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From Darkness to Light: Transforming Primary Healthcare in Nagaland with The Mule

Oct 3, 2023


The climate change crisis faced by the planet impacts both the poor and the rich in the world, irrespective of their geographical locations. Considering the increasingly unprecedented impacts of climate change, the primary goal of the signatories of the Paris Agreement is to limit the global mean temperature rise to 1.50C; and to halt or slow the GHG (Greenhouse Gases) emissions. Unfortunately, the pledges by governments to date, fall short of what is required to restrict global mean temperature rise by 1.50C. Therefore, countries need to both enhance their commitments and walk the talk, with urgency. 

India has acted proactively and often led the charge on climate change. This is significant especially considering country’s per capita contribution to carbon dioxide emissions, which has historically and continues to be considerably lower than the world average. Having almost achieved the Nationally Determined Contribution (NDC) commitments made at COP21, India indicated to significantly enhanced commitments at the recently concluded COP26. The mitigation related NDCs that were updated are (i) 50 percent cumulative electric power installed capacity from non-fossil fuel-based energy resources by 2030, and (ii) by 2030, India will reduce the Emissions Intensity of its GDP by 45 percent by 2030, from 2005 level. These enhanced NDCs are but a step towards the long-term goal of achieving Net Zero Emissions by 2070.

Nagaland, like many other states in India, faces a range of challenges in the electricity sector. But a main problem in this state is its hilly terrain, which makes it challenging to install reliable power transmission infrastructure. This difficulty in setting up transmission lines means that many rural areas of the state still lack access to electricity. Nagaland’s power supply is unreliable, with frequent power cuts and voltage fluctuations. These outages affect the functioning of critical infrastructure, including hospitals, health and wellness centres spread across the state. The lack of access to reliable electricity is a significant impediment to delivering quality healthcare services.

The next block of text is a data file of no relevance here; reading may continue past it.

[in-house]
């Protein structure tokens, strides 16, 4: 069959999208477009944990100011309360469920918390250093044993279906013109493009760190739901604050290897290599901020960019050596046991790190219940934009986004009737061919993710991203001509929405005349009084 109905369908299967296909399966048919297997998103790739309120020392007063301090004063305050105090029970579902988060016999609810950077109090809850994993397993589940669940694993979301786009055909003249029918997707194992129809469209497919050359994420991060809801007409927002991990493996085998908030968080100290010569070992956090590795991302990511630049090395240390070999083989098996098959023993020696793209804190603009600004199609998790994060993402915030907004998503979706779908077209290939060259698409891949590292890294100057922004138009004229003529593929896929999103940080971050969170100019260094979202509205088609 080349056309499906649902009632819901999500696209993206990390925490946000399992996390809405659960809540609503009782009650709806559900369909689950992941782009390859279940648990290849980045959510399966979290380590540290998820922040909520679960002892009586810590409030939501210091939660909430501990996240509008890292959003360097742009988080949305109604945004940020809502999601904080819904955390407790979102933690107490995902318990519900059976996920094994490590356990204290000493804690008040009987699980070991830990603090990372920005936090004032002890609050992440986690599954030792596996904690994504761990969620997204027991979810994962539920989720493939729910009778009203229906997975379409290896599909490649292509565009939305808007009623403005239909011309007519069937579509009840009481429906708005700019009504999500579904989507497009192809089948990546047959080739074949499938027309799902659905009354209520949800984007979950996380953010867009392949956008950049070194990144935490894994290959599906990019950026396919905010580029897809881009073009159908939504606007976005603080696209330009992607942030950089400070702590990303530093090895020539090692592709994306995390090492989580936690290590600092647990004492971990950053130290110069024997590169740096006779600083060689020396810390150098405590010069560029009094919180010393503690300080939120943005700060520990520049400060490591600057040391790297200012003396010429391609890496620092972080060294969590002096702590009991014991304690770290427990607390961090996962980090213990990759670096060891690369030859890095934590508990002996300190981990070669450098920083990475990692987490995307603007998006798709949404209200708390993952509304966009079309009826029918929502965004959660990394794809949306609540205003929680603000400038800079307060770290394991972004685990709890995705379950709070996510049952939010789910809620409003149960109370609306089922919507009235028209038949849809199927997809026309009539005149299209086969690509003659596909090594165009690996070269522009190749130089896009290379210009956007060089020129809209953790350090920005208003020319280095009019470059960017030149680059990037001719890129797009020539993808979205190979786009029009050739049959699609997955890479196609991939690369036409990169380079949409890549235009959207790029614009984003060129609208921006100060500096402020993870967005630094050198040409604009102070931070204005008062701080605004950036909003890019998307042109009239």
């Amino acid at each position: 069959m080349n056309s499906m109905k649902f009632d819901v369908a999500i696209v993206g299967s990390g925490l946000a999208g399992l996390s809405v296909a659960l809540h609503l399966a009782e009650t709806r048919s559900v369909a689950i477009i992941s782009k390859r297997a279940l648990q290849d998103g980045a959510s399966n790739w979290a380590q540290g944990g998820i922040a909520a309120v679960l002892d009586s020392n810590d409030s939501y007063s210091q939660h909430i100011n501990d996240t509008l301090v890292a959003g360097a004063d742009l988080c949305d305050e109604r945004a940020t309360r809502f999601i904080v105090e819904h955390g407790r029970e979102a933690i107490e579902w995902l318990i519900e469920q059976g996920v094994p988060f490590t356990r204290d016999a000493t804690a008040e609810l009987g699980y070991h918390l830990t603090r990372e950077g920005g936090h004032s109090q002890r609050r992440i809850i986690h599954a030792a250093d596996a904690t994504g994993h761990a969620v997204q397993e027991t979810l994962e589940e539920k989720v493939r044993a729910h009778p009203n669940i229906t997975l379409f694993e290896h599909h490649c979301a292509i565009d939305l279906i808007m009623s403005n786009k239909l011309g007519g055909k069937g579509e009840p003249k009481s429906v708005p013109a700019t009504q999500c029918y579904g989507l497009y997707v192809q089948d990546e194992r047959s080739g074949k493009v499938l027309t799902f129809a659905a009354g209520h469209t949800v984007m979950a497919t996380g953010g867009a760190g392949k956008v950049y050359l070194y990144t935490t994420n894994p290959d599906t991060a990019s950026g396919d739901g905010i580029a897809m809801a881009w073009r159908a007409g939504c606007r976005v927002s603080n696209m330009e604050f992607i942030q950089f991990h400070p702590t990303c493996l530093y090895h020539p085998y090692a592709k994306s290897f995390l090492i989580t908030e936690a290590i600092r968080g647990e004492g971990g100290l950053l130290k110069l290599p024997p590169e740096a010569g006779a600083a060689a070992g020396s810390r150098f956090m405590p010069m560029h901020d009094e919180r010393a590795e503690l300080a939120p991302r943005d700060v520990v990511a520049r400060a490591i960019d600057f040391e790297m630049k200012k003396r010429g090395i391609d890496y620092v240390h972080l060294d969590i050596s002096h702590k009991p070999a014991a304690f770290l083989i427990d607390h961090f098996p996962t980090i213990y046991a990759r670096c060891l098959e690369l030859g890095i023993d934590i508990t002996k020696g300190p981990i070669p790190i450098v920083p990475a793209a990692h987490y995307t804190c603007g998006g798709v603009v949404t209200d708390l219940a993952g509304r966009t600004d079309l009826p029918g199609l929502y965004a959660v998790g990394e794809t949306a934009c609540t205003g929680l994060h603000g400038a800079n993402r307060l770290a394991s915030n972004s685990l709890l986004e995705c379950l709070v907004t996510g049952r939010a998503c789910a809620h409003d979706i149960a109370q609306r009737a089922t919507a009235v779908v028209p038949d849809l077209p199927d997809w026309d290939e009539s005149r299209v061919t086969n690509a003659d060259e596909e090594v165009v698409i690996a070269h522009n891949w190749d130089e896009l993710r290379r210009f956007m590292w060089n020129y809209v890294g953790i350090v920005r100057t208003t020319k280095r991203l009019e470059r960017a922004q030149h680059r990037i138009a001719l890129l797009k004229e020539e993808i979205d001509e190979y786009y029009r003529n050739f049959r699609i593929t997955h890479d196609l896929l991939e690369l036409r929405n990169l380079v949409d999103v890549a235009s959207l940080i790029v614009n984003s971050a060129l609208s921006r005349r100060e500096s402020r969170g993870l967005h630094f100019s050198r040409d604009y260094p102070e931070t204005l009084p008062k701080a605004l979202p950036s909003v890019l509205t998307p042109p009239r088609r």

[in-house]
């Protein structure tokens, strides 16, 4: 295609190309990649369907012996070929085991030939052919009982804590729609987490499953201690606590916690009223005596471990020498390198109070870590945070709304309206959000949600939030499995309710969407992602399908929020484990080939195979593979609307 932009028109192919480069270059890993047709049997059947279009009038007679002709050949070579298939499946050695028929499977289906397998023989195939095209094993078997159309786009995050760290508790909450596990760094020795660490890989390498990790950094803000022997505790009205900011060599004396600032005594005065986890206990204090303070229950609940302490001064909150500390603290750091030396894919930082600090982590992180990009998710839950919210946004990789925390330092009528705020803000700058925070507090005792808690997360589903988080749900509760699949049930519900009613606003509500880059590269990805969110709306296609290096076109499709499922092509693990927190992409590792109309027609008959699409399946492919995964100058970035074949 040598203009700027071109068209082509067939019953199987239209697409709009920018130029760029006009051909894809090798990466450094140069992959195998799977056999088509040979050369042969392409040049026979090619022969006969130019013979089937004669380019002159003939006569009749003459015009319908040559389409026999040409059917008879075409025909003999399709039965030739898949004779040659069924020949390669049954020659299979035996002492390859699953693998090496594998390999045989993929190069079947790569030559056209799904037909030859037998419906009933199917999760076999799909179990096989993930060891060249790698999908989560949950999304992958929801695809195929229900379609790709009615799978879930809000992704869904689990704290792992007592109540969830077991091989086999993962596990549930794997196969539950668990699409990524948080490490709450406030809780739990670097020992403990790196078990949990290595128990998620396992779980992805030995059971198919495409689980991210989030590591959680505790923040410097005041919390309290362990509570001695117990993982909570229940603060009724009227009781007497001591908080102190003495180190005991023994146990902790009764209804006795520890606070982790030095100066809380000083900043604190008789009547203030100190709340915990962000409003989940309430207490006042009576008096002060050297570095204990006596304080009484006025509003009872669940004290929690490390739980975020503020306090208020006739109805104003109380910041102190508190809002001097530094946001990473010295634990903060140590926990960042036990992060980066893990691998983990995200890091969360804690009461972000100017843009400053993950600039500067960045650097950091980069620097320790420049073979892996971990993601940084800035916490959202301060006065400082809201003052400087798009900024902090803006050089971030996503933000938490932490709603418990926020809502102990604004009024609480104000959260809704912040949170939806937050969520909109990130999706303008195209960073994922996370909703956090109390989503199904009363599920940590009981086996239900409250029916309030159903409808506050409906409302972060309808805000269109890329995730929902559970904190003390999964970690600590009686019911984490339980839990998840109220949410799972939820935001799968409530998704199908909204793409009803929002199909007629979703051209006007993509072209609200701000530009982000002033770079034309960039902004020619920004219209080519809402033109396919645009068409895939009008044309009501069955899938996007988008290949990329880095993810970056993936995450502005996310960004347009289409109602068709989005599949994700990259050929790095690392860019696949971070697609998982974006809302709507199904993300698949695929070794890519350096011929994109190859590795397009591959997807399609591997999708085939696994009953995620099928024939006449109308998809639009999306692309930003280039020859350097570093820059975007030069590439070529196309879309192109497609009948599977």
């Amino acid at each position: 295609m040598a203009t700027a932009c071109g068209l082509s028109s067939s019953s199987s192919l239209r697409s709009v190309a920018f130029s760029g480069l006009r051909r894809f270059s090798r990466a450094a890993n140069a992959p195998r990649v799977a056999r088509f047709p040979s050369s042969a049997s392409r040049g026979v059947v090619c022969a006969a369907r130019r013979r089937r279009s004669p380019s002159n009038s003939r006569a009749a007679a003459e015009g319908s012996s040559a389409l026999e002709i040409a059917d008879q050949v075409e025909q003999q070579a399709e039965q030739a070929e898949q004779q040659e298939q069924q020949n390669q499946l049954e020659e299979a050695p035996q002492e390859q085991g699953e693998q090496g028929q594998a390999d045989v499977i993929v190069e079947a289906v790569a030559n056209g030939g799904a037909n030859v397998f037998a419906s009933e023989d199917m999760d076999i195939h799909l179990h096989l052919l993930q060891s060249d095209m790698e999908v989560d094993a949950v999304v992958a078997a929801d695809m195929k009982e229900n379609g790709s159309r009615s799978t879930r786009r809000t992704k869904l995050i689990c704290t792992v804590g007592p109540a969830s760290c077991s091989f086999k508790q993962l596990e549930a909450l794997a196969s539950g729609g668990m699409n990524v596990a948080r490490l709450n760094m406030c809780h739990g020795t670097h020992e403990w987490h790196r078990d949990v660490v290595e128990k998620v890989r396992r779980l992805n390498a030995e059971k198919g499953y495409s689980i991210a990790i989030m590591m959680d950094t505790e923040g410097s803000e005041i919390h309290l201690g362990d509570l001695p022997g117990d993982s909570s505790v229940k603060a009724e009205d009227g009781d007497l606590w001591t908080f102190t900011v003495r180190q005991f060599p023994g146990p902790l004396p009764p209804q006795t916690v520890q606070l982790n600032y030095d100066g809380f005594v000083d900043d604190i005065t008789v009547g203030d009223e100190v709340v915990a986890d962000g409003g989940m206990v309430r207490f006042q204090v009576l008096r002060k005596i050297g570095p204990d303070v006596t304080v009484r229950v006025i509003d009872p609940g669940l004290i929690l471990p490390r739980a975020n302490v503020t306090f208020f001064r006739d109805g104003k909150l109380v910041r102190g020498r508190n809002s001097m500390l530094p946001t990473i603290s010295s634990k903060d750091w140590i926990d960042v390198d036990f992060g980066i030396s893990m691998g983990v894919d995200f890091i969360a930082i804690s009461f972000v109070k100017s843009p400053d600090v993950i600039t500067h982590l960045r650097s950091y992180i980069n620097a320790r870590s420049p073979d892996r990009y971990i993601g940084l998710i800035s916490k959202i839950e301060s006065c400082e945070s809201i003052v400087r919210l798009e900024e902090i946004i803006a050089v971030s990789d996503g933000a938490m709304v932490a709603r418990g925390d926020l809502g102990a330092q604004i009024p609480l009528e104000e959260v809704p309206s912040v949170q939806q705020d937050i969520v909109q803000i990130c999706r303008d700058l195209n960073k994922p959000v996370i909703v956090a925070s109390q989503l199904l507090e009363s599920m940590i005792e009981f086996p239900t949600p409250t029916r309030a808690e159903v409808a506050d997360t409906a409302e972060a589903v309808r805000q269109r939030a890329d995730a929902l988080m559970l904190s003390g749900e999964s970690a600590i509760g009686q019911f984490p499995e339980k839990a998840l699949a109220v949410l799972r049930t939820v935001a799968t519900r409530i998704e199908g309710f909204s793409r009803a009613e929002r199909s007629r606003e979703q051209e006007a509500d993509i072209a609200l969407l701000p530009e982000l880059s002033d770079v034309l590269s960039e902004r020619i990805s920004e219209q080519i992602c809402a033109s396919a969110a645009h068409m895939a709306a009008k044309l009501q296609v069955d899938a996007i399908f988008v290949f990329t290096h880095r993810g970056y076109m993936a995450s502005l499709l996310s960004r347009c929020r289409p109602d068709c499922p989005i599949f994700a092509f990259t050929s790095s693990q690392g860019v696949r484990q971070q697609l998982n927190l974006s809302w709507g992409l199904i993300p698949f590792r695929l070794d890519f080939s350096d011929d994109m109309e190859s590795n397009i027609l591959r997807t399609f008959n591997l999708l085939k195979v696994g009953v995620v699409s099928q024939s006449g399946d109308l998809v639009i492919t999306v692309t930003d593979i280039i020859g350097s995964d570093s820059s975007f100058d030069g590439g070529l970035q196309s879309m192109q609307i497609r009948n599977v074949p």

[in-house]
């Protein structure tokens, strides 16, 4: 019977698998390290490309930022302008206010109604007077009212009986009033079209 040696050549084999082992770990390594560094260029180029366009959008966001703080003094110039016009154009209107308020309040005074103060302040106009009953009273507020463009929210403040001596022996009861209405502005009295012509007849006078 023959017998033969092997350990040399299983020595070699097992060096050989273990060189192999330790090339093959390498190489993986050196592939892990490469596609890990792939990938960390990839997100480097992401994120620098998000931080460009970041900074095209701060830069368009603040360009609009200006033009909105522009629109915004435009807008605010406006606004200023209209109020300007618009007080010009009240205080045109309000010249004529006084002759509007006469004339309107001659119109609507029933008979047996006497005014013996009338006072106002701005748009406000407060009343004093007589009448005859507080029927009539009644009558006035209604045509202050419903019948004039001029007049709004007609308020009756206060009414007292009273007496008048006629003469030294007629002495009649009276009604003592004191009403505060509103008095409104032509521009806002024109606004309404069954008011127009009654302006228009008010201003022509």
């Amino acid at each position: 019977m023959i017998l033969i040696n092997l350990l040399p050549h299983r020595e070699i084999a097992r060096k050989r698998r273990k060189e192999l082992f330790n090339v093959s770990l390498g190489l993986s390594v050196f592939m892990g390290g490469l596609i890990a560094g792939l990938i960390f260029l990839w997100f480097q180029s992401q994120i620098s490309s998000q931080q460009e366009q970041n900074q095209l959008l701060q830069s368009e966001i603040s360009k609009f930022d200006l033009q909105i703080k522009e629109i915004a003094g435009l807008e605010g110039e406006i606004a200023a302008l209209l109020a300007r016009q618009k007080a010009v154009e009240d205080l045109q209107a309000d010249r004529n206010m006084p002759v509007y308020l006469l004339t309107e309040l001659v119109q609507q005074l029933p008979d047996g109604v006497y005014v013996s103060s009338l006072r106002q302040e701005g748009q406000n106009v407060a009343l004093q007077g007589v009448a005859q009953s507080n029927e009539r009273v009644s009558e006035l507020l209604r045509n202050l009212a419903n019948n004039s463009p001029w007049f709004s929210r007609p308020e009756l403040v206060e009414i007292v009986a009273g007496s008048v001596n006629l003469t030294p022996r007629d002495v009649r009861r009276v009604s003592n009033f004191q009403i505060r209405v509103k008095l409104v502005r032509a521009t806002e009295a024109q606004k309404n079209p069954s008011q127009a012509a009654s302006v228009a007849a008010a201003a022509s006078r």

Sunmeister Energy’s Mule installed in partnership with UNDP and the Government of Nagaland at 25 Primary Health Care centres across nine districts now provides reliable electricity to these centres, which often face power cuts or do not have access to electricity at all. The Mule has been developed as a response to problems on ground and has been customised to cater to the requirement of every PHC, including providing power for labs, neonatal units, vaccine storage systems, labour OTs and other essential medical services. 

The system includes an inverter, battery and solar panels and has been supplying critical and off-grid power to the health care centres since installation. 

The Mule also has remote monitoring capabilities and staff at the PHCs have been monitoring power consumption of their centres through an app. 

Team Sunmeister Energy also provided training to the healthcare staff for easy maintenance of this new infrastructure. 


  1. Timely healthcare intervention for safe deliveries, emergencies, and other medical requirements. 

  2. Improved working conditions and increased convenience for staff in the health facilities. 

  3. Reliable power supply to plan and conduct surgeries and medical tests. 

  4. Trust built among communities on the efficiency of the Primary health Care Centre. 

    The Mule is versatile and independent in that it does not require any connection with grid. It is a safe, user-friendly solution that comes with remote monitoring capabilities. While we have powered up health care centres and critical medical equipment at Nagaland through the Mule, its functions are diverse and can be customised to suit any kind of power requirement. 

    Learn more about the Mule at https://sunmeister.in/mule